In the audited year 2010/11, Government spent $580.7m on Operational Costs and borrowed $246.0m to do that. So Government actually borrowed  $0.42 out of every $1.00 spent on Op. Costs.

Look at those three-year figures again. Op. Cost spending in 2010/11 was $580.7m.  The following year, 2011/12, it was $444.4m.  Now, in 2012/13, it’s down to $398.9m ($202.2m + $196.7m).  Do you see how spending on Op. Costs is declining? Again, it’s that secret “austerity” programme.

Worse? Even with this spending trend, in 2012/13, to meet its Operational Costs, Government still has to borrow at least $0.49 in every dollar spent on operational costs. 

In plain and simple language, here is what all of that stuff means: Government reports (***) that in 2010/11, the “average monthly value of Child Day Care allowance” was $793.00.  It also reports that the “total number of Child Day Care Recipients” was 1,946 [Reported as 964 in 2009/10, and 856 in 2008/09.]

In 2010/11, this “operational cost” was $793.00 per month x 12 months x 1,946 recipients = $18,518,136 total operational cost for one year for this item.

Recall that in FY 2010/11, out of every operational cost dollar, 44 cents had to be borrowed. This means that this “day care” line item had this cost profile: From Government funds - $10,370,156 ($0.56); borrowed from overseas - $8,147,980 ($0.44).

In plain language, in 2010/11, for each recipient for each month, $444.08 was from Government funds. $348.92 was borrowed from overseas. At its simplest, in 2010/11 the said-to-be-free Child Day Care allowance was 44 percent funded by borrowed funds. In 2010/11 Government borrowed to “give away” a “free” allowance. In 2012/13, Government is still borrowing to “give away” the same ‘free’ allowance.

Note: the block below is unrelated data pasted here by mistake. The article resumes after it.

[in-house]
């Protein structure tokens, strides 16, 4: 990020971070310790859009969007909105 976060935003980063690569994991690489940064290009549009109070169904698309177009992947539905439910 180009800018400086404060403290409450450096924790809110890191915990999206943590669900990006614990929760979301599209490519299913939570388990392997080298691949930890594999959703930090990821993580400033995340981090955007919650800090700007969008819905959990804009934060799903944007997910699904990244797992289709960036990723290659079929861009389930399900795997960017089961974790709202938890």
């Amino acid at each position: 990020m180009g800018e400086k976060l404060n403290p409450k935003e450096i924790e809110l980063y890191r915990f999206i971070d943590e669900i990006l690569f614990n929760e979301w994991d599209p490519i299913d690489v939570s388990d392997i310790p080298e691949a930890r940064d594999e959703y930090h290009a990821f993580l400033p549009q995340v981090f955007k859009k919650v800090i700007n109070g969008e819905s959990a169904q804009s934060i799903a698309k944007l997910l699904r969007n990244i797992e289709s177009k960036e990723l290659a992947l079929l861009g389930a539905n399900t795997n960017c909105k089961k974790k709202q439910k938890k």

The recently announced $500,000 contract to maintain Gibb’s Hill Lighthouse is a 2012/13 operational cost. So $255,000 will come from Government. $245,000 has to be borrowed from overseas.  A $100 fill-up of a GP car means $51.00 comes from Government funds and $49.00 has to be borrowed from overseas.

The Government-of-this-day owns this unique self-created self-crippling problem. This problem is operating within Government’s unannounced “austerity” programme. This relationship between real Revenue, consistently rising DSC, and non-lowering Personnel Costs is unsustainable.

Like a malignant tumour, this huge, real and immediate problem is festering within Government’s unannounced “austerity” programme, which sees Government actually reducing its year-on-year expenditure.

This spending reduction is acting as a huge brake on Bermuda’s struggling economy. This spending reduction is prolonging and sustaining Bermuda’s economic recession.

Government cannot continue to borrow in order to “give away” or buy gas or groceries or car polish.

As long as the Government-of-this-day refuses to acknowledge this plain fact and continues this self-defeating practice, it will continue to damage and harm each of us Bermudians – irrespective of our age, race, political ideology, religion, or gender.

 

(*) $115,750,000 = $85,000,000 Annual Interest + $30,750,000 Sinking Fund Contribution = Debt Service Cost [DSC] … continuously adding up at $220 a minute.

(**)  Reported in the June 2012 Bond Prospectus (revenue & spending & DSC) and February 2012 Budget statement.

(***) Government of Bermuda - Estimates of Revenue and Expenditure for the Year 2012/13 & 2011/12 – pages B-253 & B-264.